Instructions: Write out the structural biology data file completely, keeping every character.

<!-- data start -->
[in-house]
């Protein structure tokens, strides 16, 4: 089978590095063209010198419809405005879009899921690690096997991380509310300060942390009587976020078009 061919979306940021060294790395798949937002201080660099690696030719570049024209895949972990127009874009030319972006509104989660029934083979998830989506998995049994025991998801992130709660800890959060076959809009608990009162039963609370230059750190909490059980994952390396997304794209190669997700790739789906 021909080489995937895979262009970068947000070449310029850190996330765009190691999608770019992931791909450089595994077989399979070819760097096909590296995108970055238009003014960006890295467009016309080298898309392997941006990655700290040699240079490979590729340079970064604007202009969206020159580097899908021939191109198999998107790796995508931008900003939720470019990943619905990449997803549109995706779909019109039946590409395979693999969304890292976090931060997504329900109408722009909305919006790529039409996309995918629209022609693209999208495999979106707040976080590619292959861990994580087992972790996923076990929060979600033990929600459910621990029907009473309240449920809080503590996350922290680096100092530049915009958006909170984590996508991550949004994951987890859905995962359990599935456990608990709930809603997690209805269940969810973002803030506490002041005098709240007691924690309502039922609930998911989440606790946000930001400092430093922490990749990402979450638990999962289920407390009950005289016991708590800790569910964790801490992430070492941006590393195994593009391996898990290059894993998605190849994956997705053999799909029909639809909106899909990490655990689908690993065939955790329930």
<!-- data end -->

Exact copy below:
[in-house]
């Protein structure tokens, strides 16, 4: 089978590095063209010198419809405005879009899921690690096997991380509310300060942390009587976020078009 061919979306940021060294790395798949937002201080660099690696030719570049024209895949972990127009874009030319972006509104989660029934083979998830989506998995049994025991998801992130709660800890959060076959809009608990009162039963609370230059750190909490059980994952390396997304794209190669997700790739789906 021909080489995937895979262009970068947000070449310029850190996330765009190691999608770019992931791909450089595994077989399979070819760097096909590296995108970055238009003014960006890295467009016309080298898309392997941006990655700290040699240079490979590729340079970064604007202009969206020159580097899908021939191109198999998107790796995508931008900003939720470019990943619905990449997803549109995706779909019109039946590409395979693999969304890292976090931060997504329900109408722009909305919006790529039409996309995918629209022609693209999208495999979106707040976080590619292959861990994580087992972790996923076990929060979600033990929600459910621990029907009473309240449920809080503590996350922290680096100092530049915009958006909170984590996508991550949004994951987890859905995962359990599935456990608990709930809603997690209805269940969810973002803030506490002041005098709240007691924690309502039922609930998911989440606790946000930001400092430093922490990749990402979450638990999962289920407390009950005289016991708590800790569910964790801490992430070492941006590393195994593009391996898990290059894993998605190849994956997705053999799909029909639809909106899909990490655990689908690993065939955790329930």